There are many reasons for me to believe my Taiwanese upbringing has influenced all that I have accomplished in terms of academics, athletics, arts, and leadership. Two important Taiwanese qualities that I have acquired are persistence and good work ethics. For my whole life so far, I have been in the top of my class, in many honors classes, and in Honor Role, receiving a grade average of A- or higher. As a result, I have earned respect from my classmates and have held leadership positions, such as Vice president and Athletic Association representative.

I also feel that other important Taiwanese characteristics have led to my athletic accomplishments. As a child I was awarded the Calvert Junior Athletic Cup, given to the one athlete who excelled the most in fitness. My athleticism has helped me succeed in tennis, the sport that has provided my most proud athletic moments. Since the age of ten, I have worked hard to compete in many tournaments. I leaned to stay firm, face my challenges, and keep my mind on the game. My focus enabled me to help Bryn Mawr School, the school I currently attend, win the LAAM Girls School champion title for the first time in 26 years. As a freshman playing the #1 singles position on Varsity, I was a Baltimore City/ County Tennis Team Selection, as one of the top Independent school tennis players in the Baltimore Sun newspaper. Sophomore year, I defeated the top seed and was surprisingly the champion in the LAAM A-division #1 Singles Tournament. I believe the traditional Taiwanese values that have helped me tremendously in my athletic endeavors include focus, patience, determination, and commitment.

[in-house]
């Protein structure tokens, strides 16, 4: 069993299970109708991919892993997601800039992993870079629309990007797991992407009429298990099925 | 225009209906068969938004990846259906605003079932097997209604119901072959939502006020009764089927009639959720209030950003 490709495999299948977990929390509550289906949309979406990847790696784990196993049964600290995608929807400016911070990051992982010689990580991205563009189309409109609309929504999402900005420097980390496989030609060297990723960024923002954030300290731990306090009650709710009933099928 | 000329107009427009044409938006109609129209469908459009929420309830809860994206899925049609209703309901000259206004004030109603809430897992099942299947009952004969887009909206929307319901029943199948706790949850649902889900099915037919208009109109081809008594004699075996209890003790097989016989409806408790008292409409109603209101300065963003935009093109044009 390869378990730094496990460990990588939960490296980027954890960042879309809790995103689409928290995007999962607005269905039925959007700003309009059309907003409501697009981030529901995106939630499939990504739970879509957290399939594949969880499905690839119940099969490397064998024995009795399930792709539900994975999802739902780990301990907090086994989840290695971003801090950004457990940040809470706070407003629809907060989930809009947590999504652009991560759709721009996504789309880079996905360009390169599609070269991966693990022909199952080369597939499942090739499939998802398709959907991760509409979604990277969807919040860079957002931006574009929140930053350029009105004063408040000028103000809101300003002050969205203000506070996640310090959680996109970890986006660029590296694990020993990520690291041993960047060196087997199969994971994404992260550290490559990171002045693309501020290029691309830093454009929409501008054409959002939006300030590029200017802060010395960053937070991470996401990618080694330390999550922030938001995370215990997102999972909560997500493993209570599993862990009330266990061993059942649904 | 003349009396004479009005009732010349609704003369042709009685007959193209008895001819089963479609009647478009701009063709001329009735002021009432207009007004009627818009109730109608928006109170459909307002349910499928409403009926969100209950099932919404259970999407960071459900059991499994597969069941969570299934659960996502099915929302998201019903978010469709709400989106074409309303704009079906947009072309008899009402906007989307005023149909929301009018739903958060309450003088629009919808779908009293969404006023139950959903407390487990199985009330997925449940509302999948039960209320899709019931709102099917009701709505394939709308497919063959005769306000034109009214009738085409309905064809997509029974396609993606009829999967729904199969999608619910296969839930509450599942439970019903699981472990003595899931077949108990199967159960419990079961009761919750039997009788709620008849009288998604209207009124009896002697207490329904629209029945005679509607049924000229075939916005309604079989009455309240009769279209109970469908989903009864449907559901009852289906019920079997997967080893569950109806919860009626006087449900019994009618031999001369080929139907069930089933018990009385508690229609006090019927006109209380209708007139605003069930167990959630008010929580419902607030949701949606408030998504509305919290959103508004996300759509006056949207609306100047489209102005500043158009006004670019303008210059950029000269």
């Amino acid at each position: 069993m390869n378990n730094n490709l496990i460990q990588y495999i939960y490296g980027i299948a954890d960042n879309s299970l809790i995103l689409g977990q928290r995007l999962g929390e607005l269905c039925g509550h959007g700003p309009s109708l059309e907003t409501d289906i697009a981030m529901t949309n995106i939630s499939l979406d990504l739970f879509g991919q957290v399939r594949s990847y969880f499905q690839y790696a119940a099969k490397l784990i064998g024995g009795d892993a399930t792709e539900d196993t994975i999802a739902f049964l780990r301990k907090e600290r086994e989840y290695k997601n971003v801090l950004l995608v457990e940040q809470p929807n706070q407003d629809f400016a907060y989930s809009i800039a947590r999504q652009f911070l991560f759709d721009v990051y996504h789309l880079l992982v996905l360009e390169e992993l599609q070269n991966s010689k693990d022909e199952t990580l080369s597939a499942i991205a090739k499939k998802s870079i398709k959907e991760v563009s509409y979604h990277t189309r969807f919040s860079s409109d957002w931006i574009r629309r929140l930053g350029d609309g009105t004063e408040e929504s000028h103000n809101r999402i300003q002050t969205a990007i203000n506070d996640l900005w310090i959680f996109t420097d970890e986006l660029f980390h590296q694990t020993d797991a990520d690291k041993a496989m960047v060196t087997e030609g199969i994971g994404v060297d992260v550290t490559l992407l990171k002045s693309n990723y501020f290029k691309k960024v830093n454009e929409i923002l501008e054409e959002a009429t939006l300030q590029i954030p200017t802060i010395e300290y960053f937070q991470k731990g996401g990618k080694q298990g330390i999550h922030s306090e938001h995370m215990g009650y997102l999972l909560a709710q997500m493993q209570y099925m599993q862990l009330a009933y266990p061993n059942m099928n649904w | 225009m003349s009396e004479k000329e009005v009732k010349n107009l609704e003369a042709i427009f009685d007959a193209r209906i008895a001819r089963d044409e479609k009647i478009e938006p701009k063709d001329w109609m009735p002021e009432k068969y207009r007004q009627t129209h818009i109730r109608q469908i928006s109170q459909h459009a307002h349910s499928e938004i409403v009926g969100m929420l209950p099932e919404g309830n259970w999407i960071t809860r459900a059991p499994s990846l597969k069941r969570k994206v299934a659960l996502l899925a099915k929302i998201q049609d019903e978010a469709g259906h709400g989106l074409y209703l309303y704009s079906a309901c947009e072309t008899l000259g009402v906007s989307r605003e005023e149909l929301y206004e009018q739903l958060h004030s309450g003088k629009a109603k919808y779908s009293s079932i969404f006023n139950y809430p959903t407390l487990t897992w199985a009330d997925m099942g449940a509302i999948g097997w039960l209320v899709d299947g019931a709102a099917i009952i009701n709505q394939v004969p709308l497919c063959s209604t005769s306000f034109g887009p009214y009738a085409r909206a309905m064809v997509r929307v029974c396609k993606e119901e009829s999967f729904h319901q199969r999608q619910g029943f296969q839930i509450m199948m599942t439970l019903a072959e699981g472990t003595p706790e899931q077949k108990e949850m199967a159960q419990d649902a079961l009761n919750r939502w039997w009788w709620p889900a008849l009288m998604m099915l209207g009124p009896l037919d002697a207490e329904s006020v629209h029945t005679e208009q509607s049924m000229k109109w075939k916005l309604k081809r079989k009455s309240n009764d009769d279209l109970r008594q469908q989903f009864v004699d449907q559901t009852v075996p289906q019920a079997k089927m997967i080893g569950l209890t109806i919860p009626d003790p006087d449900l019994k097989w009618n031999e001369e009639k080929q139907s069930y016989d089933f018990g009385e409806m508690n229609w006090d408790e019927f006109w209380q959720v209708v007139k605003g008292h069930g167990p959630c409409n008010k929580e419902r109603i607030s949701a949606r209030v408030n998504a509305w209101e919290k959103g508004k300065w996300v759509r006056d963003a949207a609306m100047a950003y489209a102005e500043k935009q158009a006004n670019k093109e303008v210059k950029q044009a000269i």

My mom, skilled in the arts, has given me the opportunities to express myself through various art forms. From an early age, my great involvement with plays, films, and choral groups have heightened my interest in performing. From the age of 4, I picked-up the violin and, at five, was awarded with violin honors in the Peabody Institute Awards Ceremony. In addition to violin, I have a passion for designing pages for my school yearbook, the Bryn Mawrter, after working as an Events editor. I am also an artist for my school newspaper, The Quill, with experience in pastel drawing and oil-painting at Mitchell Art School.

Thus, I believe I have much to be proud of as a 16 year-old Taiwanese American Female. It would be difficult to achieve all that I have accomplished without my Taiwanese background, exposure to Taiwanese culture, and people in my life. Throughout my life, I have also been lucky to have the most supportive and loving parents who have given me many opportunities and have shaped me into the determined, well-rounded, enriched person that I have become. My parents have provided me with good Taiwanese values and have also served as great role models for me. I am truly proud to be Taiwanese.